Dow Jones hits 40,000 on renewed hopes for US economy

Dow Jones nådde 40 000 kort för första gången i torsdags mitt i förnyade investerarförhoppningar om en "mjuk landning" för den amerikanska ekonomin efter en gynnsam inflationsrapport. Indexet backade något vid börsens stängning och landade på 39 869.

The Dow Jones hit 40,000 short for the first time Thursday amid renewed investor hopes of a “soft landing” for the US economy after a favorable inflation report. The index fell slightly at the close of trading to 39,869.

The index, which consists of shares of 30 large companies such as Apple and McDonald’s, has gained a modest 6% over the year. The other major US stock indices, the S&P 500 and Nasdaq, also broke records and have outperformed the Dow with their gains so far this year.

The Biden-Harris campaign released a statement calling the milestone “just another example of how President Biden is strengthening our economy and helping secure the retirement of millions of Americans across the country.”

On Wednesday, the Bureau of Labor Statistics reported that the Consumer Price Index climbed by 3.4% for April – below analysts’ expectations and with a clear trend towards further deceleration or slowing price growth.

“The news on core inflation [exklusive mat- och energipriser] was better than expected,” said Gary Pzegeo, head of fixed income at CIBC Private Wealth US, in a statement. “Core goods [som bilar] continue to be in outright deflation, housing inflation slowed and other services improved month-over-month. Retail sales also showed some deceleration from the previously hot consumer sector. ”

Investors tend to favor deceleration because it means prices are still moving up – but at a more sustainable pace. This also has implications for interest rates – the cost of borrowing money for everything from credit cards to car loans and, indirectly, for mortgage rates.

Markets had a tough spring, as three successive reports showed inflation picking up – from 3.1% in January to 3.5% in March. The Dow Jones Industrial Average fell by around 5% between the end of March and the beginning of April as economists and investors grappled with whether or not progress on inflation had stalled.

The April report, which reflected the first decline in inflation since the beginning of the year, appears to have alleviated some of these concerns.

“After three months of inflation disruption, the April report put a soft landing and 2024 rate cut in sight for investors,” Julia Pollak, ZipRecruiter’s chief economist, said in a statement.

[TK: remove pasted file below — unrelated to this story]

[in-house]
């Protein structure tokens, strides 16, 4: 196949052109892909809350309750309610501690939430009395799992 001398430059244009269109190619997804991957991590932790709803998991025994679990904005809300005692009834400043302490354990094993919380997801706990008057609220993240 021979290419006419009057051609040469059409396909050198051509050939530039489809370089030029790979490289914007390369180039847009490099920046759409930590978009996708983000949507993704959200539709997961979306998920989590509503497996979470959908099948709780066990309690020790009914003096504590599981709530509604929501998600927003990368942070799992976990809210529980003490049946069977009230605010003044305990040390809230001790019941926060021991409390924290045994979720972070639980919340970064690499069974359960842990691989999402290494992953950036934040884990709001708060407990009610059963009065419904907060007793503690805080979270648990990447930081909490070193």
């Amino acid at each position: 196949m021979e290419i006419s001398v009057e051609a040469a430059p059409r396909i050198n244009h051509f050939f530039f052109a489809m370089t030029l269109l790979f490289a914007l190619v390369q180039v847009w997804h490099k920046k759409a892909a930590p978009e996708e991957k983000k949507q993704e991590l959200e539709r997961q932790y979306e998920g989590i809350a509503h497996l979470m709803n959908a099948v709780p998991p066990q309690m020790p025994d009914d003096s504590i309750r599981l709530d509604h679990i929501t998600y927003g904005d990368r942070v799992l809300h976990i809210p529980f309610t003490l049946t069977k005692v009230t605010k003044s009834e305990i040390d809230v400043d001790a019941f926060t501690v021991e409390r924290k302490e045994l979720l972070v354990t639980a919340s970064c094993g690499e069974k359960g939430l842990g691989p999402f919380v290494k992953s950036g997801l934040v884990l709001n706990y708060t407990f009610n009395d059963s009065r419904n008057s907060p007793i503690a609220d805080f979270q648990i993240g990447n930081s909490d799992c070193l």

The Federal Reserve continues to target inflation at 2%. If the central bank believes that price growth is slowing towards that figure, it may consider cutting the policy rate from the almost 5.5% level it has been at for about a year.

If interest rates go down, it would help lower monthly payments for businesses and consumers across the economy.

Of course, the stock market is also tied to corporate earnings – and right now, listed companies are reporting robust profits. In the first quarter of the year, around three-quarters of all firms beat their profit estimates, a higher rate than the historical average.

Early Thursday, Walmart joined their ranks as it reported earnings above analysts’ expectations.

“Bad economy? Publicly traded U.S. companies don’t see it, as corporate profit expectations move steadily higher,” Bankrate analyst James Royal said in a statement. “Strong current profits and rising earnings expectations are driving the S&P 500 to new record levels.”

A stronger stock market should also provide a windfall for many Americans looking at their 401(k) balances. A Bank of America Institute report on retirement savings showed that the average account balance increased from $78,883 in March last year to $92,142 in March this year, an increase of almost 17%.

But for many consumers, especially low-income ones, the US economy is still not feeling good. The latest University of Michigan consumer sentiment survey has dropped to its lowest level in six months. The New York Federal Reserve’s latest survey of consumer expectations showed that Americans expect inflation to actually worsen in the near term, although the report came ahead of this week’s inflation report.

The report also found that workers feel less secure in the labor market, with the average perceived likelihood of finding a job if one’s current job disappeared falling to its lowest reading since April 2021.

But overall, the majority of data points show a US economy humming along.

“The still-healthy consumer, strong labor market, potentially lower prices helping housing, and improving manufacturing suggest an economy that could surprise to the upside for the remainder of ’24,” Ryan Detrick, chief strategist at Carson Group, wrote in an analysis earlier this month.

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